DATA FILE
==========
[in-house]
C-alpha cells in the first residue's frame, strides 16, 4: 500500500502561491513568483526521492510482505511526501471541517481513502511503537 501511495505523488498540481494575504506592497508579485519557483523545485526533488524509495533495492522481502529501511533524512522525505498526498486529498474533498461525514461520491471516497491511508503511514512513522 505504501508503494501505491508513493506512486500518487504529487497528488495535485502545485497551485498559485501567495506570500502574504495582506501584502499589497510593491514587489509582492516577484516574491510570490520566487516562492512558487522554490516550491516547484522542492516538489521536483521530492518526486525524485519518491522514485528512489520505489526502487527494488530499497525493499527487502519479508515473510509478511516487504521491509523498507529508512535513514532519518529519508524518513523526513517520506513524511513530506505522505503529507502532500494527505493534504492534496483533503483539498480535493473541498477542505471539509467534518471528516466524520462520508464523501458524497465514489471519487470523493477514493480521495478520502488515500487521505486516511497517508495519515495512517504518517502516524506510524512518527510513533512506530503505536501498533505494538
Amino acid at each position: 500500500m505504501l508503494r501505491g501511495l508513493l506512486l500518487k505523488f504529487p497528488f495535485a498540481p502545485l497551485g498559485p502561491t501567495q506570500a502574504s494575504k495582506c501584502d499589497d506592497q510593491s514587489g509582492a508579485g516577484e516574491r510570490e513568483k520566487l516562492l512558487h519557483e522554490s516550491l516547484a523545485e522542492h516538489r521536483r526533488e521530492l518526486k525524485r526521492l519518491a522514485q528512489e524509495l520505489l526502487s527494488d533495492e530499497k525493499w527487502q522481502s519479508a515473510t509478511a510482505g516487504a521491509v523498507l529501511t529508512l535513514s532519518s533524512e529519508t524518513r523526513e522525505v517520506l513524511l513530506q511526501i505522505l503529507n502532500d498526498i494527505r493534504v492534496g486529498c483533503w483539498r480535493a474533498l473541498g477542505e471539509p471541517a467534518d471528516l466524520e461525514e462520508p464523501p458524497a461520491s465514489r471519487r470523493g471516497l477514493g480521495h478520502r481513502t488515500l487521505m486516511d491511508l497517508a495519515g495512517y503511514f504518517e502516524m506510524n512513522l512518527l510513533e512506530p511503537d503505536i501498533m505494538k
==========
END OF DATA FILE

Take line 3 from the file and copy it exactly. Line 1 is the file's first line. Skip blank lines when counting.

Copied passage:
Amino acid at each position: 500500500m505504501l508503494r501505491g501511495l508513493l506512486l500518487k505523488f504529487p497528488f495535485a498540481p502545485l497551485g498559485p502561491t501567495q506570500a502574504s494575504k495582506c501584502d499589497d506592497q510593491s514587489g509582492a508579485g516577484e516574491r510570490e513568483k520566487l516562492l512558487h519557483e522554490s516550491l516547484a523545485e522542492h516538489r521536483r526533488e521530492l518526486k525524485r526521492l519518491a522514485q528512489e524509495l520505489l526502487s527494488d533495492e530499497k525493499w527487502q522481502s519479508a515473510t509478511a510482505g516487504a521491509v523498507l529501511t529508512l535513514s532519518s533524512e529519508t524518513r523526513e522525505v517520506l513524511l513530506q511526501i505522505l503529507n502532500d498526498i494527505r493534504v492534496g486529498c483533503w483539498r480535493a474533498l473541498g477542505e471539509p471541517a467534518d471528516l466524520e461525514e462520508p464523501p458524497a461520491s465514489r471519487r470523493g471516497l477514493g480521495h478520502r481513502t488515500l487521505m486516511d491511508l497517508a495519515g495512517y503511514f504518517e502516524m506510524n512513522l512518527l510513533e512506530p511503537d503505536i501498533m505494538k